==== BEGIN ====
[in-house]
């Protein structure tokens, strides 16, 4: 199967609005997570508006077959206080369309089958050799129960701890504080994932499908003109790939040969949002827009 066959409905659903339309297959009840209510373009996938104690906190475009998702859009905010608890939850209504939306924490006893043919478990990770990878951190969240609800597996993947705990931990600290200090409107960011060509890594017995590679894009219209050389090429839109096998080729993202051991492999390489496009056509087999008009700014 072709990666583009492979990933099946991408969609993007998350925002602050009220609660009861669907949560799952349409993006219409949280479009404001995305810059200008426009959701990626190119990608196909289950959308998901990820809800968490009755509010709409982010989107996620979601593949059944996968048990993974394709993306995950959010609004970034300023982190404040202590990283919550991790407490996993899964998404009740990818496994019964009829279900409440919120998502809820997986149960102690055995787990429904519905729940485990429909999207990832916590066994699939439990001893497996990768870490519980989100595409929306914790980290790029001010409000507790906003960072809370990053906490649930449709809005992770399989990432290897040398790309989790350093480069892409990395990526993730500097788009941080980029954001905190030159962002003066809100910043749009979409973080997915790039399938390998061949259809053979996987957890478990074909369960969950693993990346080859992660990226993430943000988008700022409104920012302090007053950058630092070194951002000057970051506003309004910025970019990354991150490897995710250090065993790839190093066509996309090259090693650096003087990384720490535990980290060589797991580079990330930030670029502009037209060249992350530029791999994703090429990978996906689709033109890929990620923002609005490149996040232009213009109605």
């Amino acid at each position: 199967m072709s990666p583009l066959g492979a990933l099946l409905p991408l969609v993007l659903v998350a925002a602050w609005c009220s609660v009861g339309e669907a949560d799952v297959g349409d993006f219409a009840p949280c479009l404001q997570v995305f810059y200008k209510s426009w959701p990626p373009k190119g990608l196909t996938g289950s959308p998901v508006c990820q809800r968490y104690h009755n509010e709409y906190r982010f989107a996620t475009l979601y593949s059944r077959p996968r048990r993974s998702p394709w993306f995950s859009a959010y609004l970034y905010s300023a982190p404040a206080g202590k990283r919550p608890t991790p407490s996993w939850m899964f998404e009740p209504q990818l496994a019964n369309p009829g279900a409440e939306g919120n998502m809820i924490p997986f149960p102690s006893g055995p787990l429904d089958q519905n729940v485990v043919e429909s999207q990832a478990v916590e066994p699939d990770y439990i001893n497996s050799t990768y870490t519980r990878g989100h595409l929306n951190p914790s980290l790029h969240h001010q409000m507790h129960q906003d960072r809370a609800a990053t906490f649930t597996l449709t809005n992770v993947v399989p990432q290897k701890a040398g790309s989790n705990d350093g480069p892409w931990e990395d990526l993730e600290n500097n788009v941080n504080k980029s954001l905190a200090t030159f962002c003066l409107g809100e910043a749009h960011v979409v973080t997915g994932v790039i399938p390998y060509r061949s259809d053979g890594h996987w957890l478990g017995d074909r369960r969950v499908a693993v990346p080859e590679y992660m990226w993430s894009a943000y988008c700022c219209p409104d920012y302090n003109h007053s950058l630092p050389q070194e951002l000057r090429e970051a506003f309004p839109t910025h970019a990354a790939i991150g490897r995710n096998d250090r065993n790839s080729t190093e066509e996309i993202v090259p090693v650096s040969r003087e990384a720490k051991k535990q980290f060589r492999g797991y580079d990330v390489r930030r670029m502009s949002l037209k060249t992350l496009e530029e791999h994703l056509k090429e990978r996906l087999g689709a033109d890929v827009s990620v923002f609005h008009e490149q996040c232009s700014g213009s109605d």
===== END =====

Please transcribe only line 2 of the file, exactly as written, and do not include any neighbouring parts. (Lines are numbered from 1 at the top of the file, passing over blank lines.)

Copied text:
């Protein structure tokens, strides 16, 4: 199967609005997570508006077959206080369309089958050799129960701890504080994932499908003109790939040969949002827009 066959409905659903339309297959009840209510373009996938104690906190475009998702859009905010608890939850209504939306924490006893043919478990990770990878951190969240609800597996993947705990931990600290200090409107960011060509890594017995590679894009219209050389090429839109096998080729993202051991492999390489496009056509087999008009700014 072709990666583009492979990933099946991408969609993007998350925002602050009220609660009861669907949560799952349409993006219409949280479009404001995305810059200008426009959701990626190119990608196909289950959308998901990820809800968490009755509010709409982010989107996620979601593949059944996968048990993974394709993306995950959010609004970034300023982190404040202590990283919550991790407490996993899964998404009740990818496994019964009829279900409440919120998502809820997986149960102690055995787990429904519905729940485990429909999207990832916590066994699939439990001893497996990768870490519980989100595409929306914790980290790029001010409000507790906003960072809370990053906490649930449709809005992770399989990432290897040398790309989790350093480069892409990395990526993730500097788009941080980029954001905190030159962002003066809100910043749009979409973080997915790039399938390998061949259809053979996987957890478990074909369960969950693993990346080859992660990226993430943000988008700022409104920012302090007053950058630092070194951002000057970051506003309004910025970019990354991150490897995710250090065993790839190093066509996309090259090693650096003087990384720490535990980290060589797991580079990330930030670029502009037209060249992350530029791999994703090429990978996906689709033109890929990620923002609005490149996040232009213009109605």